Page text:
At once a touching, memorable, and cheerfully profane comedy of modern manners among the sick and dying, 50/50 also provides a new generation’s take on the great medical movie melodrama, à la Dark Victory. The story follows Adam (Joseph Gordon-Levitt), a 27-year-old cancer patient struggling to beat the odds, or at least make sense of his disease. Through him we get a careful chronicling of the way bravado plays out against terrible, unexpected news, but also how our web of family and friends exists either to help or sometimes, because they’re human, betray.
There’s a very moving scene toward the end of this film when Adam is about to be rolled into an operating room. Grasping for his previously slighted mother (Anjelica Huston, unsurprisingly terrific), he worries loudly whether the anesthesia can keep him asleep during the surgery. He’s frightened, of course, that he will never wake, and loses his composure as the drugs begin to kick in. It’s something we’ve never seen in medical drama. And this is a hipster comedy.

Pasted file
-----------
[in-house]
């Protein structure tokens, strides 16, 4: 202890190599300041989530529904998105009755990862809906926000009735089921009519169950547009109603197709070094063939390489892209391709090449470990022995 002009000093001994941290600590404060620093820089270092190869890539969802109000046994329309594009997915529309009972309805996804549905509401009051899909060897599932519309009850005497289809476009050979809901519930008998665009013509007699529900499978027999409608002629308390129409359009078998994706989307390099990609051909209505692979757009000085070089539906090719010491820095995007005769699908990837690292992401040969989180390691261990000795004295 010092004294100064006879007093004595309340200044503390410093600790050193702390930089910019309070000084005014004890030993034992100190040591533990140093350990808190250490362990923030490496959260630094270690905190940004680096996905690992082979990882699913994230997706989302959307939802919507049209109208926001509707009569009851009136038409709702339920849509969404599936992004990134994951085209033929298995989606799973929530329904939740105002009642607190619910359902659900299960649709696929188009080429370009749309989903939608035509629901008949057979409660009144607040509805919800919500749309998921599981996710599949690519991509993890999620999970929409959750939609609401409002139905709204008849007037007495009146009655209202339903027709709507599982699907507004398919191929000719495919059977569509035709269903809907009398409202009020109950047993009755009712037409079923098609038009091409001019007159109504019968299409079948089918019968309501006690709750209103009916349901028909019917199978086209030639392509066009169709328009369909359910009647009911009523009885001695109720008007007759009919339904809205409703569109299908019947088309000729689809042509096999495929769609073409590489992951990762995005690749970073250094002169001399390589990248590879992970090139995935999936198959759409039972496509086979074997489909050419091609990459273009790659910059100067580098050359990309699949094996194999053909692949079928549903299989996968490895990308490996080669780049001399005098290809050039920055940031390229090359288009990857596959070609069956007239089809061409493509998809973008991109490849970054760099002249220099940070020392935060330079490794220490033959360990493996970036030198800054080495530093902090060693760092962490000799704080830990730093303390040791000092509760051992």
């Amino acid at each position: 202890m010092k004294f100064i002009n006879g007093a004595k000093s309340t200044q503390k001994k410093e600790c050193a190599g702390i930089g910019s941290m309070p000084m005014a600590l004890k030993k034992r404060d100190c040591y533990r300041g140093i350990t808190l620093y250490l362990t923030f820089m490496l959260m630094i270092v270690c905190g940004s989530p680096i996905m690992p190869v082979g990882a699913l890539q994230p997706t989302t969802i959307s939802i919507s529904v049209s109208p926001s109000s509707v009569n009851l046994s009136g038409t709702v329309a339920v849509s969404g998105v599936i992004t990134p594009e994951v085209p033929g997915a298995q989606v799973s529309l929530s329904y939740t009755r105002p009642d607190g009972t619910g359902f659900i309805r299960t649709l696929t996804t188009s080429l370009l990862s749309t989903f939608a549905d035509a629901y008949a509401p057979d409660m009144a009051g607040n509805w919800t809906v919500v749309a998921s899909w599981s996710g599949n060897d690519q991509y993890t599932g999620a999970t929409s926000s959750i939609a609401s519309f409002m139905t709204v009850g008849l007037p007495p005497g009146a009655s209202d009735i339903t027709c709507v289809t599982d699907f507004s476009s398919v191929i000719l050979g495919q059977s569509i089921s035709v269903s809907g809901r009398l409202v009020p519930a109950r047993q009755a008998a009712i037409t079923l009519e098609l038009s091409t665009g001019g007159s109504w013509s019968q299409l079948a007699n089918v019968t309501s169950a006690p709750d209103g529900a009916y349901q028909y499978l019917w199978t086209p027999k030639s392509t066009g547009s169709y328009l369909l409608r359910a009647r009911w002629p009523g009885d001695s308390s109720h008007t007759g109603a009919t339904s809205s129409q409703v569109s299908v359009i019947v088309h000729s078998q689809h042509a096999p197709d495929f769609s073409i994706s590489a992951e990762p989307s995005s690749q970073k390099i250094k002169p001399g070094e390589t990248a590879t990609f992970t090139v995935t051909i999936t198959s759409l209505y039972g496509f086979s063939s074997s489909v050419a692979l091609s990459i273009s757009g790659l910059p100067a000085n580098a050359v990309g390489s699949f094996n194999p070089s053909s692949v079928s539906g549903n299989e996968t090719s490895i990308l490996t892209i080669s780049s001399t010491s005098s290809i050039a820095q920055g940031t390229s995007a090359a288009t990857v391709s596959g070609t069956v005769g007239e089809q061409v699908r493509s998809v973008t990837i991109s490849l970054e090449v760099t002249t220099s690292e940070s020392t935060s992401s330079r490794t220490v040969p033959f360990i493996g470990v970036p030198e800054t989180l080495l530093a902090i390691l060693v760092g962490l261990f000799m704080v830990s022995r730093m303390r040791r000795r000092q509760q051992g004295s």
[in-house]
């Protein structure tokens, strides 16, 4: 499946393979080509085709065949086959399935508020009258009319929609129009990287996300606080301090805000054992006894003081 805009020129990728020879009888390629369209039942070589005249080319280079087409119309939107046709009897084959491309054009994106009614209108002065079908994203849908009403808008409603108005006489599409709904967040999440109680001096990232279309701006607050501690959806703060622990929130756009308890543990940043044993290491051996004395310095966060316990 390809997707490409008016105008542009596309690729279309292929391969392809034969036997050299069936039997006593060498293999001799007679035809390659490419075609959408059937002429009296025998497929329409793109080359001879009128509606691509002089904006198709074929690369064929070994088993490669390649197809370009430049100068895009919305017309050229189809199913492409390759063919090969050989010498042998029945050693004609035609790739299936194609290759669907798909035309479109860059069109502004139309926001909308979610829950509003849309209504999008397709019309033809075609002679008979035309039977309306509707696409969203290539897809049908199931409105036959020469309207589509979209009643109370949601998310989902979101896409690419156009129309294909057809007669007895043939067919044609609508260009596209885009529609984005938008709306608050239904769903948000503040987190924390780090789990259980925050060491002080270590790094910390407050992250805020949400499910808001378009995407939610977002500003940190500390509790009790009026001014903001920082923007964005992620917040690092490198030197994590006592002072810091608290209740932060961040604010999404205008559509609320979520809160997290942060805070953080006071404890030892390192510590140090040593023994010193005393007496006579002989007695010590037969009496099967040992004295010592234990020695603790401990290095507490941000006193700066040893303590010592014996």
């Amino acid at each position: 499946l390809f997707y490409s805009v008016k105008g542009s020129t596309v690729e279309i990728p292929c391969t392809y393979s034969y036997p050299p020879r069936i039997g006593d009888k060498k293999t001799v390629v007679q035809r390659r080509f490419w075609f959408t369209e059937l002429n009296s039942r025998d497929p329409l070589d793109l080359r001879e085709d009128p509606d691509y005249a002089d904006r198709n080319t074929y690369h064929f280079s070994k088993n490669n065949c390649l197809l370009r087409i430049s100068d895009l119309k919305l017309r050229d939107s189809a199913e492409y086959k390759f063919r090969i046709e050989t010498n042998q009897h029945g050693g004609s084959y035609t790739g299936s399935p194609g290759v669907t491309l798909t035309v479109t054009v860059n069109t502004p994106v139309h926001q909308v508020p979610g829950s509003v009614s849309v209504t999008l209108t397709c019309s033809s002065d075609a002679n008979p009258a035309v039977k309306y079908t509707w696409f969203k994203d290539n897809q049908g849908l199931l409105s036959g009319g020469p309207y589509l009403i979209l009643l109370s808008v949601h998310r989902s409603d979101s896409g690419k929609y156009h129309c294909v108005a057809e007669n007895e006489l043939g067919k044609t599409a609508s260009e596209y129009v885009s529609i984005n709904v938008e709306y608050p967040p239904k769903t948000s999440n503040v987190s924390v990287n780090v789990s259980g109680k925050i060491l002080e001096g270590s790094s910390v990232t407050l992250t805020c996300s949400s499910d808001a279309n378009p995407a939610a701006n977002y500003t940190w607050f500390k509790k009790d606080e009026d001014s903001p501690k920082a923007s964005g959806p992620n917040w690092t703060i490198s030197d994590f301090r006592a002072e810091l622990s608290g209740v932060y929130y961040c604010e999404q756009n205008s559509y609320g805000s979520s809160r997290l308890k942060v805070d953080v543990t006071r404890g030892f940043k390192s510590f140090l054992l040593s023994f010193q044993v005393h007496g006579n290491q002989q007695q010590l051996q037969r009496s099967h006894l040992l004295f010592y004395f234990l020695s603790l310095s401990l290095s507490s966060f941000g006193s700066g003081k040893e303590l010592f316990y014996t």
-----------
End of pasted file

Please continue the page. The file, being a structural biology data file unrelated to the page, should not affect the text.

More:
Intelligent without an ounce of stuffiness, 50/50 builds fine relationship subplots out of Adam’s incongruous triangles: his girlfriends versus his coarse bromantic pal Kyle (Seth Rogen). Meanwhile, he meets therapist Katherine (the minutely precise Anna Kendrick), who is also lost at the beginning of a new, and sometimes frightening life. You find yourself cheering the tide of connection shamelessly because this film’s look at mortality is so unexpectedly frank. It’s a comic memoir, but it also feels like a labor of love; a powerful, funny, and entertaining movie based on existential fear.